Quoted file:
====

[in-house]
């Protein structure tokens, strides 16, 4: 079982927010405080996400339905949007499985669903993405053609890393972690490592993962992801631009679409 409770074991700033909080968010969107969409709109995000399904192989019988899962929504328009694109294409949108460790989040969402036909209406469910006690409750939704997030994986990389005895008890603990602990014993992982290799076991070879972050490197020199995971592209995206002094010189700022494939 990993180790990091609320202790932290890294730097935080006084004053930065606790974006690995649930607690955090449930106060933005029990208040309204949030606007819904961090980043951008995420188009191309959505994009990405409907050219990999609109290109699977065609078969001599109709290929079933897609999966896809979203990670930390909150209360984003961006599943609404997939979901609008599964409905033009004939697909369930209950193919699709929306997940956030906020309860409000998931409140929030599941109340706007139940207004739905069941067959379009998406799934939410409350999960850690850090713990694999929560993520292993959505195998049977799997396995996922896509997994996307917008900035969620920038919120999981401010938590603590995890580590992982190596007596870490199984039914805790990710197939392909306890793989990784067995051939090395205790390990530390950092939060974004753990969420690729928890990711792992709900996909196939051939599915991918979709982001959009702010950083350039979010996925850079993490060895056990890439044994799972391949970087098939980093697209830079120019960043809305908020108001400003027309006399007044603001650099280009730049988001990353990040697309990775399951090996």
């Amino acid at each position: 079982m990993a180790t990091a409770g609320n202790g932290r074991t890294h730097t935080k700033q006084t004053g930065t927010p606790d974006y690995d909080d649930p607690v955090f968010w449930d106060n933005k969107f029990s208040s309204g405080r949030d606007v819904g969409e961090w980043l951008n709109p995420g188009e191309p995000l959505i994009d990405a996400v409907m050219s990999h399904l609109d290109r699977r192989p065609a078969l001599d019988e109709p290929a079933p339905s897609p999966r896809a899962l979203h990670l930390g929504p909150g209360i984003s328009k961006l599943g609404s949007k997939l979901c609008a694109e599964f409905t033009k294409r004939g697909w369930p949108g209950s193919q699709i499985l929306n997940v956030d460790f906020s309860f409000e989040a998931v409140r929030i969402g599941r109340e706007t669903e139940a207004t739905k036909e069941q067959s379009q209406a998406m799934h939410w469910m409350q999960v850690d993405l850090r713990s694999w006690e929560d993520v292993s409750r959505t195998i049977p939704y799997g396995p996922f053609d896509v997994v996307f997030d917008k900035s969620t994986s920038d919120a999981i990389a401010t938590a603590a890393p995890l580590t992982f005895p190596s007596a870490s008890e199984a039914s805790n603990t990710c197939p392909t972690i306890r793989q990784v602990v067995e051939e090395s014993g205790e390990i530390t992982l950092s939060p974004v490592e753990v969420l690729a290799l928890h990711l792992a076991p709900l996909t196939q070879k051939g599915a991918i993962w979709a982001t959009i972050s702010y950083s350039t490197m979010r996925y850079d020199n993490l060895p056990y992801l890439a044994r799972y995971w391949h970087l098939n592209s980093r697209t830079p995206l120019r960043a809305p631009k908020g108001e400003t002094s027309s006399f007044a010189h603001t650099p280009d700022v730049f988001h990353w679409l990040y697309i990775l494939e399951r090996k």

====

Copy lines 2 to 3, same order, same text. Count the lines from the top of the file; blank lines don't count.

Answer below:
């Protein structure tokens, strides 16, 4: 079982927010405080996400339905949007499985669903993405053609890393972690490592993962992801631009679409 409770074991700033909080968010969107969409709109995000399904192989019988899962929504328009694109294409949108460790989040969402036909209406469910006690409750939704997030994986990389005895008890603990602990014993992982290799076991070879972050490197020199995971592209995206002094010189700022494939 990993180790990091609320202790932290890294730097935080006084004053930065606790974006690995649930607690955090449930106060933005029990208040309204949030606007819904961090980043951008995420188009191309959505994009990405409907050219990999609109290109699977065609078969001599109709290929079933897609999966896809979203990670930390909150209360984003961006599943609404997939979901609008599964409905033009004939697909369930209950193919699709929306997940956030906020309860409000998931409140929030599941109340706007139940207004739905069941067959379009998406799934939410409350999960850690850090713990694999929560993520292993959505195998049977799997396995996922896509997994996307917008900035969620920038919120999981401010938590603590995890580590992982190596007596870490199984039914805790990710197939392909306890793989990784067995051939090395205790390990530390950092939060974004753990969420690729928890990711792992709900996909196939051939599915991918979709982001959009702010950083350039979010996925850079993490060895056990890439044994799972391949970087098939980093697209830079120019960043809305908020108001400003027309006399007044603001650099280009730049988001990353990040697309990775399951090996």
């Amino acid at each position: 079982m990993a180790t990091a409770g609320n202790g932290r074991t890294h730097t935080k700033q006084t004053g930065t927010p606790d974006y690995d909080d649930p607690v955090f968010w449930d106060n933005k969107f029990s208040s309204g405080r949030d606007v819904g969409e961090w980043l951008n709109p995420g188009e191309p995000l959505i994009d990405a996400v409907m050219s990999h399904l609109d290109r699977r192989p065609a078969l001599d019988e109709p290929a079933p339905s897609p999966r896809a899962l979203h990670l930390g929504p909150g209360i984003s328009k961006l599943g609404s949007k997939l979901c609008a694109e599964f409905t033009k294409r004939g697909w369930p949108g209950s193919q699709i499985l929306n997940v956030d460790f906020s309860f409000e989040a998931v409140r929030i969402g599941r109340e706007t669903e139940a207004t739905k036909e069941q067959s379009q209406a998406m799934h939410w469910m409350q999960v850690d993405l850090r713990s694999w006690e929560d993520v292993s409750r959505t195998i049977p939704y799997g396995p996922f053609d896509v997994v996307f997030d917008k900035s969620t994986s920038d919120a999981i990389a401010t938590a603590a890393p995890l580590t992982f005895p190596s007596a870490s008890e199984a039914s805790n603990t990710c197939p392909t972690i306890r793989q990784v602990v067995e051939e090395s014993g205790e390990i530390t992982l950092s939060p974004v490592e753990v969420l690729a290799l928890h990711l792992a076991p709900l996909t196939q070879k051939g599915a991918i993962w979709a982001t959009i972050s702010y950083s350039t490197m979010r996925y850079d020199n993490l060895p056990y992801l890439a044994r799972y995971w391949h970087l098939n592209s980093r697209t830079p995206l120019r960043a809305p631009k908020g108001e400003t002094s027309s006399f007044a010189h603001t650099p280009d700022v730049f988001h990353w679409l990040y697309i990775l494939e399951r090996k």